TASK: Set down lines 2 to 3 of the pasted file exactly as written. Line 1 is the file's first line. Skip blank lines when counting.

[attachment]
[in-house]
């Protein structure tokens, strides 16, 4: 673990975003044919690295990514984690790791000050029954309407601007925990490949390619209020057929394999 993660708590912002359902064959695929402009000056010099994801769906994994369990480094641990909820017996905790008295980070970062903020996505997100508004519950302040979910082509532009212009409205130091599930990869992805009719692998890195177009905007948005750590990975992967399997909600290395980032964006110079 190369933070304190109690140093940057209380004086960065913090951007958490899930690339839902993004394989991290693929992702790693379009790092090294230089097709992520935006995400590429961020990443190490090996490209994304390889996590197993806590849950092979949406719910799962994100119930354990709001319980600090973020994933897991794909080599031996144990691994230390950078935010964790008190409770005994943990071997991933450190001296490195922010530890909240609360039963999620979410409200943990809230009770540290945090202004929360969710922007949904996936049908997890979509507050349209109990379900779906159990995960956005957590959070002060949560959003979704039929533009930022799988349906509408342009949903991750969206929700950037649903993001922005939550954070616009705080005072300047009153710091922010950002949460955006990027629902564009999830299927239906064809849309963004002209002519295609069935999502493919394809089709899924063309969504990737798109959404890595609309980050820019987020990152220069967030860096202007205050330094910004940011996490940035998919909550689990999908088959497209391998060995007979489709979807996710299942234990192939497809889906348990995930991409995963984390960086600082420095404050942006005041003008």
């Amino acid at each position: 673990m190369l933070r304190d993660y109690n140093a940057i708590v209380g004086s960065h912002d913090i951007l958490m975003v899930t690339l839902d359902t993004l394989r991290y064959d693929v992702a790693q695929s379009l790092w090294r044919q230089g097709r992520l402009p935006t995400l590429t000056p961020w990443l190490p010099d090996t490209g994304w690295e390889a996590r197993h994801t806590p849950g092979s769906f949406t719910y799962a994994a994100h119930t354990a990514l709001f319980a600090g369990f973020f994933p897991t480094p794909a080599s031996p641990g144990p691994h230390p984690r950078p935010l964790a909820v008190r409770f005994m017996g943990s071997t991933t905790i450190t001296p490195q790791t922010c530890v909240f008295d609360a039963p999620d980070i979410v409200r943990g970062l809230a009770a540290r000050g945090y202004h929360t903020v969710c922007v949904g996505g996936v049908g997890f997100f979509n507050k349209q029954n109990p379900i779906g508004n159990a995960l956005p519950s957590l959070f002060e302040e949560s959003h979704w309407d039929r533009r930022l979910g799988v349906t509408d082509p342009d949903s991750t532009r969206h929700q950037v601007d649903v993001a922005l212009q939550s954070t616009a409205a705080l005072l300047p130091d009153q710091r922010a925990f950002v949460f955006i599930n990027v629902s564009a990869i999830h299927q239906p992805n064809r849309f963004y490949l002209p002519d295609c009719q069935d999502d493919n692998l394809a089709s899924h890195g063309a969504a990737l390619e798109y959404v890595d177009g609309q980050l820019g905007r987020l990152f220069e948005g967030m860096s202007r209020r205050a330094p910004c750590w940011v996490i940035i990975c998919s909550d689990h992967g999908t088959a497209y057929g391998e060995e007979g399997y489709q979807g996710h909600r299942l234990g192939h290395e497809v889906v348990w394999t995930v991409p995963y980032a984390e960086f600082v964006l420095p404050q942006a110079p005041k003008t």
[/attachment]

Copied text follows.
């Protein structure tokens, strides 16, 4: 673990975003044919690295990514984690790791000050029954309407601007925990490949390619209020057929394999 993660708590912002359902064959695929402009000056010099994801769906994994369990480094641990909820017996905790008295980070970062903020996505997100508004519950302040979910082509532009212009409205130091599930990869992805009719692998890195177009905007948005750590990975992967399997909600290395980032964006110079 190369933070304190109690140093940057209380004086960065913090951007958490899930690339839902993004394989991290693929992702790693379009790092090294230089097709992520935006995400590429961020990443190490090996490209994304390889996590197993806590849950092979949406719910799962994100119930354990709001319980600090973020994933897991794909080599031996144990691994230390950078935010964790008190409770005994943990071997991933450190001296490195922010530890909240609360039963999620979410409200943990809230009770540290945090202004929360969710922007949904996936049908997890979509507050349209109990379900779906159990995960956005957590959070002060949560959003979704039929533009930022799988349906509408342009949903991750969206929700950037649903993001922005939550954070616009705080005072300047009153710091922010950002949460955006990027629902564009999830299927239906064809849309963004002209002519295609069935999502493919394809089709899924063309969504990737798109959404890595609309980050820019987020990152220069967030860096202007205050330094910004940011996490940035998919909550689990999908088959497209391998060995007979489709979807996710299942234990192939497809889906348990995930991409995963984390960086600082420095404050942006005041003008």
């Amino acid at each position: 673990m190369l933070r304190d993660y109690n140093a940057i708590v209380g004086s960065h912002d913090i951007l958490m975003v899930t690339l839902d359902t993004l394989r991290y064959d693929v992702a790693q695929s379009l790092w090294r044919q230089g097709r992520l402009p935006t995400l590429t000056p961020w990443l190490p010099d090996t490209g994304w690295e390889a996590r197993h994801t806590p849950g092979s769906f949406t719910y799962a994994a994100h119930t354990a990514l709001f319980a600090g369990f973020f994933p897991t480094p794909a080599s031996p641990g144990p691994h230390p984690r950078p935010l964790a909820v008190r409770f005994m017996g943990s071997t991933t905790i450190t001296p490195q790791t922010c530890v909240f008295d609360a039963p999620d980070i979410v409200r943990g970062l809230a009770a540290r000050g945090y202004h929360t903020v969710c922007v949904g996505g996936v049908g997890f997100f979509n507050k349209q029954n109990p379900i779906g508004n159990a995960l956005p519950s957590l959070f002060e302040e949560s959003h979704w309407d039929r533009r930022l979910g799988v349906t509408d082509p342009d949903s991750t532009r969206h929700q950037v601007d649903v993001a922005l212009q939550s954070t616009a409205a705080l005072l300047p130091d009153q710091r922010a925990f950002v949460f955006i599930n990027v629902s564009a990869i999830h299927q239906p992805n064809r849309f963004y490949l002209p002519d295609c009719q069935d999502d493919n692998l394809a089709s899924h890195g063309a969504a990737l390619e798109y959404v890595d177009g609309q980050l820019g905007r987020l990152f220069e948005g967030m860096s202007r209020r205050a330094p910004c750590w940011v996490i940035i990975c998919s909550d689990h992967g999908t088959a497209y057929g391998e060995e007979g399997y489709q979807g996710h909600r299942l234990g192939h290395e497809v889906v348990w394999t995930v991409p995963y980032a984390e960086f600082v964006l420095p404050q942006a110079p005041k003008t």